Despite Drug War, Heroin Use is Growing in the U.S.

Despite the trillion dollars spent on the drug war, the United States continues living with the epidemic of heroin use. According to the annual report of the National Survey on Drug Use and Health Institute (NSDUH), there was a significant increase in trafficking throughout the country. And additionally: the expansion from major urban centers migrated to the deep corners of America.

In North Carolina, dealers offer “special packages” to the noble residents of nearby areas of Charlotte. In the rich northeast, the Northern New England Poison Center has announced a burst of overdose cases in the states of Maine, Vermont and New Hampshire.

According to the National Institute of Drug Abuse (NIDA), one in five patients seeking hospitalization in public hospitals in Minnesota do because of an addiction to heroin or its derivatives.

“Heroin use is impressive. I have never seen anything like this before in the state. It is a relatively inexpensive drug with a high level of purity. And it is surprising the increase of cases in locations distant from Minneapolis and Saint Paul. They now appear in the more sleepy areas, like Lake Woebegone ” said Carol Falkowski, of NIDA.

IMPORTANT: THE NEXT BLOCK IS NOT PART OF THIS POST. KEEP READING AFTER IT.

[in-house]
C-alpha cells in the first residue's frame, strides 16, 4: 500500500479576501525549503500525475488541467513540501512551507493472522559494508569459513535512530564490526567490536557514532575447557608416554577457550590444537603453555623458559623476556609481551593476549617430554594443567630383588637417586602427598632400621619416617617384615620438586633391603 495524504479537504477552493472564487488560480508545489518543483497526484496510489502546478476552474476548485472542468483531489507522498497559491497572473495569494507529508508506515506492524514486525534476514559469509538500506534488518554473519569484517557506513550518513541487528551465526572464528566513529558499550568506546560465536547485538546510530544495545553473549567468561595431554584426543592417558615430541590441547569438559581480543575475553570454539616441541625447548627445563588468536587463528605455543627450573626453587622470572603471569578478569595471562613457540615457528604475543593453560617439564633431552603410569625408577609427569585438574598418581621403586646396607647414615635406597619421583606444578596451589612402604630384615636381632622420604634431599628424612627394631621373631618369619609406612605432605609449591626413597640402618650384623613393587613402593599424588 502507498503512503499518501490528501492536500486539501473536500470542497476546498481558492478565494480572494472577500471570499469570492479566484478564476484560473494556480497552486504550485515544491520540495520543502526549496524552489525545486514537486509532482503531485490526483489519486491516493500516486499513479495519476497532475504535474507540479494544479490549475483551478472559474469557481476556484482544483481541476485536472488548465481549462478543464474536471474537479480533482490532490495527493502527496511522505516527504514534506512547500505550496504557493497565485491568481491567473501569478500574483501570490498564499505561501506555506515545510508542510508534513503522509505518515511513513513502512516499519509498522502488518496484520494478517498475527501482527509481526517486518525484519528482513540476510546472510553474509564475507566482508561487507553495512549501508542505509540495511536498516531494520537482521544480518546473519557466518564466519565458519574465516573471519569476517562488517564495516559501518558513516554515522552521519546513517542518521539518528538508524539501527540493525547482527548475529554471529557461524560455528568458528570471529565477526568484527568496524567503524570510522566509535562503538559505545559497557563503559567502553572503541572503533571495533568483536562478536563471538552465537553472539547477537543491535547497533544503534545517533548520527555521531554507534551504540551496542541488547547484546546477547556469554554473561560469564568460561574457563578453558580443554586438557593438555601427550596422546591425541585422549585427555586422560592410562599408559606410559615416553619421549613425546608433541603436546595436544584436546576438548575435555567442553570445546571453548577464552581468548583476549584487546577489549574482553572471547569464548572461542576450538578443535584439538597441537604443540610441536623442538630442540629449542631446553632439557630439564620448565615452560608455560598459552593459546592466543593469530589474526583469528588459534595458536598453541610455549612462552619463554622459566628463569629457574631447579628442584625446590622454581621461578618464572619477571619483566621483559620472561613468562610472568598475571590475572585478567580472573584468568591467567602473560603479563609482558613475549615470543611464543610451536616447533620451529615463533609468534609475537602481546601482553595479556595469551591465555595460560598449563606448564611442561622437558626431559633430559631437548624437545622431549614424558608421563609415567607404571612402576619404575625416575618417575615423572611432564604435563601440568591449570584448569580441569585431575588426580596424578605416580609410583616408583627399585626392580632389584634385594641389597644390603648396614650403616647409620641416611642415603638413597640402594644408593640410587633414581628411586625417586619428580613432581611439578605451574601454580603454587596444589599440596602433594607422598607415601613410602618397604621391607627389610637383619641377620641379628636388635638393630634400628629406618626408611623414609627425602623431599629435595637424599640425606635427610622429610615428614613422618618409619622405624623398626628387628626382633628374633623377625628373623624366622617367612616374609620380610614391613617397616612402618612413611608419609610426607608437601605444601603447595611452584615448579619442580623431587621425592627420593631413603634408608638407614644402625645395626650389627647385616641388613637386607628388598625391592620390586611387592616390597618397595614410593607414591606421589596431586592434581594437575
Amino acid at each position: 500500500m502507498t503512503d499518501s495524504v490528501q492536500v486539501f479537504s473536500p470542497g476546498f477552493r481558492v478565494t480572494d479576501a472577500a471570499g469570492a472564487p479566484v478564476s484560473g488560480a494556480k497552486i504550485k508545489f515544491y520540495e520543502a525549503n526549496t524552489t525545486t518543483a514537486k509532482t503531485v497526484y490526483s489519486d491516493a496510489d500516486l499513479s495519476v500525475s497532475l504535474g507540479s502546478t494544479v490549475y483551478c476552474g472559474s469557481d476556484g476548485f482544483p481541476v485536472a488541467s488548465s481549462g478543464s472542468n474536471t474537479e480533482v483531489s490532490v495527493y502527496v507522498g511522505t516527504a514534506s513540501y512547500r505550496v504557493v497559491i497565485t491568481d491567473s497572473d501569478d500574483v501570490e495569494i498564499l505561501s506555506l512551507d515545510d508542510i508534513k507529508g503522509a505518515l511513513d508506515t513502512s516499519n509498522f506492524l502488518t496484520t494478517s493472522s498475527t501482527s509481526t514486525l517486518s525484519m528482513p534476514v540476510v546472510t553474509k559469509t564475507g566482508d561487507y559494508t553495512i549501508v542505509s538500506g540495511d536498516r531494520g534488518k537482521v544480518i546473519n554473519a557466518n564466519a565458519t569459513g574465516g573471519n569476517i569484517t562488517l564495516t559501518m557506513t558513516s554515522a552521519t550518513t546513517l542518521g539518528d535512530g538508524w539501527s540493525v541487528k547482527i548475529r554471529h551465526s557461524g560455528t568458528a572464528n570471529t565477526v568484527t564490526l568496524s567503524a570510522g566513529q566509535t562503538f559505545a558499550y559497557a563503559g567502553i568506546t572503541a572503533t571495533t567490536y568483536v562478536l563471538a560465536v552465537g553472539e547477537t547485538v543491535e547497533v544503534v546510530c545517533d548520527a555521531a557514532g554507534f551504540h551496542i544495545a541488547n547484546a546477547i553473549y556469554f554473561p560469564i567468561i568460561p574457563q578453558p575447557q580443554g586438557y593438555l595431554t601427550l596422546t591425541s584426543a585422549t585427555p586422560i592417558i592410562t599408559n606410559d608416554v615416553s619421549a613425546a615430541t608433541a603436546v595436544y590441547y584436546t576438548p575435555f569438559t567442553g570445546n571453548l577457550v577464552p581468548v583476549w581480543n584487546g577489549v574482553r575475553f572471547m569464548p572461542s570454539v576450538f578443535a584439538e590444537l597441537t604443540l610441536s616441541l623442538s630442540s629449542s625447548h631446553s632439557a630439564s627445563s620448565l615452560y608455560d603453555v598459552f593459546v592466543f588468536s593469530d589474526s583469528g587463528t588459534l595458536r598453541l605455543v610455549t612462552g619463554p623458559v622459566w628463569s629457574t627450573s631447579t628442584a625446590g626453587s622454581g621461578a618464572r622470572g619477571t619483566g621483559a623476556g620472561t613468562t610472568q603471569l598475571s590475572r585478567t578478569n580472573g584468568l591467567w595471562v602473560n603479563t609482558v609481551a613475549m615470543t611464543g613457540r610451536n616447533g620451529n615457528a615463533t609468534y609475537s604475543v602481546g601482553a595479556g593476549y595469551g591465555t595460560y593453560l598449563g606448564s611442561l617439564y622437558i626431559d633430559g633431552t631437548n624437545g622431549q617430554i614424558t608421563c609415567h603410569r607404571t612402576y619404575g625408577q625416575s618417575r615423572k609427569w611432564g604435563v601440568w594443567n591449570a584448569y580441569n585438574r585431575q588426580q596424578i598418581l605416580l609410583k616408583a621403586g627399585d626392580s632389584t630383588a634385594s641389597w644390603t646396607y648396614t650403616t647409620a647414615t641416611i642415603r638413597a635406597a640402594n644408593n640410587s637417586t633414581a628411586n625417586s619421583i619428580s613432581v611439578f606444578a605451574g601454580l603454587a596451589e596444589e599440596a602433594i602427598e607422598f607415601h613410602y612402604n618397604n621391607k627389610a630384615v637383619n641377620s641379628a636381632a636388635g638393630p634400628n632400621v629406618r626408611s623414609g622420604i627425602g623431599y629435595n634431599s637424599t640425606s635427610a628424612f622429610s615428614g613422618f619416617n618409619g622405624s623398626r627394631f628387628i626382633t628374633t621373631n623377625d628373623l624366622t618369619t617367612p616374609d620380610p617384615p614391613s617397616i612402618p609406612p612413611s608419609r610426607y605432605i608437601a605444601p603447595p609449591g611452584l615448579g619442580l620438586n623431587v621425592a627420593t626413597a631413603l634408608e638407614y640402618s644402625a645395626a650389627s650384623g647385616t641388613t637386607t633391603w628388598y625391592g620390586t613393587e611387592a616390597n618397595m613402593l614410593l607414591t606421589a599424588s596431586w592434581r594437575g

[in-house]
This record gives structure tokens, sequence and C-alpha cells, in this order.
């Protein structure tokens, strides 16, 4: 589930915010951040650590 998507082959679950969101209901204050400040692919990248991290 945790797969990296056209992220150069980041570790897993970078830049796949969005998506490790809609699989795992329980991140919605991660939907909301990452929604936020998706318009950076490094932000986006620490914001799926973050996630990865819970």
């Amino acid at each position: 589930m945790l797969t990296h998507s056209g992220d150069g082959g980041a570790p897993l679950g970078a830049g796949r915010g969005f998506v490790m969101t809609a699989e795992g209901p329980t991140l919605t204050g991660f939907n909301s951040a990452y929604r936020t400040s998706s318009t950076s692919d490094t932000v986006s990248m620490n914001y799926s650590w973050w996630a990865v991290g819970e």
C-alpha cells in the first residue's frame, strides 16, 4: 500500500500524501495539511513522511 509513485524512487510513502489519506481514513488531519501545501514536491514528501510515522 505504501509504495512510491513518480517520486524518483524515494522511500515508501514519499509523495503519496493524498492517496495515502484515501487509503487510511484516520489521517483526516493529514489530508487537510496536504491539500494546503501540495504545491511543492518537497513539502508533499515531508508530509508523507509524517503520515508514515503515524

– Read the entire article at Pravda.


1 Comment

  1. Mrs. RatsRectum on

    Cheap Afghani Opium in U.S.-occupied Afghanistan, processed and purified into heroin is no big surprise that it’s making its way to the States. Karzai is getting bales of dollars, that’s been in the news. The CIA promised to continue payments to Karzai. His brother was a drug lord. This has too many parallels to the Iran-Contra crack situation. What is the U.S. using this covertly gotten cash to fund? The cooperation of Afghanistan, getting rid of the Taliban middlemen? Paying the strong man in charge? All of the above.

    The Malthusians are at it again, bankrolling a hard drug in poor America, poor inner city or poor rural areas, thinning the herd of people they view to be the least desirable, the least productive, with the least economic prospects for lack of skills or people willing to hire them and thus the will to survive combined with the profit motive. Thus, the unemployable or unemployed seek a means of income, succumb to the drug itself often, thus reducing the population, the demand for public services, reduces the incarceration costs, and they do it to themselves. Nonetheless, it’s an insidious way of doing it, when harm reduction is its antithesis. Harm reduction is more suitable to me, more humane. The whole Malthusian way of viewing this is just plain old sad.